Esther Derby sets out in two articles a list of features in a mind map of a well-functioning team and of a struggling team. Well worth reviewing both, and asking yourself where your team has a closer fit. If there’s a problem, identifying it is the first step towards fixing it.
Mike Cohn, one of the Agile gods, has a new article about micromanagement, or not micromanaging to be precise. Good reminders about 1) sharing information, not hoarding, and 2) making sure the team has full autonomy to do what they need to do, and other points. All too often I see information hoarding used as a power trick, but the team players suffer as a result.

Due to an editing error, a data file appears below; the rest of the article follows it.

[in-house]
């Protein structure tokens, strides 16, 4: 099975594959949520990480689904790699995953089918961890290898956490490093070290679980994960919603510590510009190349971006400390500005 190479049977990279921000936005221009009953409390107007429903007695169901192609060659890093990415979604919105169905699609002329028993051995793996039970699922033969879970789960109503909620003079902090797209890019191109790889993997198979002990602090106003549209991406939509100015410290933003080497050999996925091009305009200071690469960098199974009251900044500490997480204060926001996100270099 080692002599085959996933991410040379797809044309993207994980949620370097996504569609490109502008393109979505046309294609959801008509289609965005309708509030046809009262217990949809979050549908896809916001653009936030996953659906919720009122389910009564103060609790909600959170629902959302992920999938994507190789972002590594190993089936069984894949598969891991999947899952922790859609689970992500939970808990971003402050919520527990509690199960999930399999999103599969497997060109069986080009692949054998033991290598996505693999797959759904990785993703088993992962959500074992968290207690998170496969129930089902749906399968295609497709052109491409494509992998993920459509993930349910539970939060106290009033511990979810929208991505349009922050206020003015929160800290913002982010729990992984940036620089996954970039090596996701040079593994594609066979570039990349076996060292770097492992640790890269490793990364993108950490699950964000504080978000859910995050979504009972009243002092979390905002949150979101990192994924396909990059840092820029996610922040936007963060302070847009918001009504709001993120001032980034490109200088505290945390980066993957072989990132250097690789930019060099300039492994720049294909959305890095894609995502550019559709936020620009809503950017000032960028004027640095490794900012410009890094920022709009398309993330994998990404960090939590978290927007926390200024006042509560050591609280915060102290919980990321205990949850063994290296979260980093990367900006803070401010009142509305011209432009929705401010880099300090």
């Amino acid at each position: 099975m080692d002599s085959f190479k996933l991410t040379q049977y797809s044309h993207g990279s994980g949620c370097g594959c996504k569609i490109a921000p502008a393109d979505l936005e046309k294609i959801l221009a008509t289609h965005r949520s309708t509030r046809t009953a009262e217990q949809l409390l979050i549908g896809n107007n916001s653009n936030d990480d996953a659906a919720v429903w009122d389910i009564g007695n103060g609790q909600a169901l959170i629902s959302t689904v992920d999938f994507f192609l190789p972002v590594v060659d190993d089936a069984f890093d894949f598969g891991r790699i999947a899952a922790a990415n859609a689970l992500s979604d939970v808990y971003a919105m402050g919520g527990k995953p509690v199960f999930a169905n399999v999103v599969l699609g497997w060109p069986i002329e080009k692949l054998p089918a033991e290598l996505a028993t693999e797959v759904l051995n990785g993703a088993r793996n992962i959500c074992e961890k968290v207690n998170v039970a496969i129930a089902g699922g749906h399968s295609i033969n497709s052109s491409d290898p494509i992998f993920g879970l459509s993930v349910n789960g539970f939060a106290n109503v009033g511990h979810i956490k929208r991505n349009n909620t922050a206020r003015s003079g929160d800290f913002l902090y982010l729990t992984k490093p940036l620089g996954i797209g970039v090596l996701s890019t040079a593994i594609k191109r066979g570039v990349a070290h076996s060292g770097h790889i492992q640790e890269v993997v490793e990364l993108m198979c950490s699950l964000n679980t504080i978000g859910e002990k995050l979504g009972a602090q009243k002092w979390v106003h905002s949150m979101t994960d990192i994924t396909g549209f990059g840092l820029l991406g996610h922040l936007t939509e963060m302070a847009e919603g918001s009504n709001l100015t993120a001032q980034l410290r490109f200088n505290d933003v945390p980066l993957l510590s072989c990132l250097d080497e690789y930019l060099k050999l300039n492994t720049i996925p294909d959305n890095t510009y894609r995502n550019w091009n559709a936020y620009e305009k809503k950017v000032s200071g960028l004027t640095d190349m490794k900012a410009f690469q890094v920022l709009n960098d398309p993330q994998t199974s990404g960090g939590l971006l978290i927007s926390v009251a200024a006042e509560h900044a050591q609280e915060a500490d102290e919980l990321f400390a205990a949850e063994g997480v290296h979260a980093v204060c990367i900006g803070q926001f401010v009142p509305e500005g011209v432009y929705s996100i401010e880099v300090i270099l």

I really do love Agile and Scrum: seeing each member of the team encouraged to perform to their best using their skills, with all contributing to the outcome of the work. So much better than top-down dictatorial direction-giving, which ends up being disempowering.
Mike talks about how Agile / Scrum has become mainstream, and it’s a widespread, proven method, so no longer are there great debates about whether or not it works. Mike’s hope is that in the next 10 years, rather than saying “agile software development” people say “software development” because agile is the most common framework used for software development.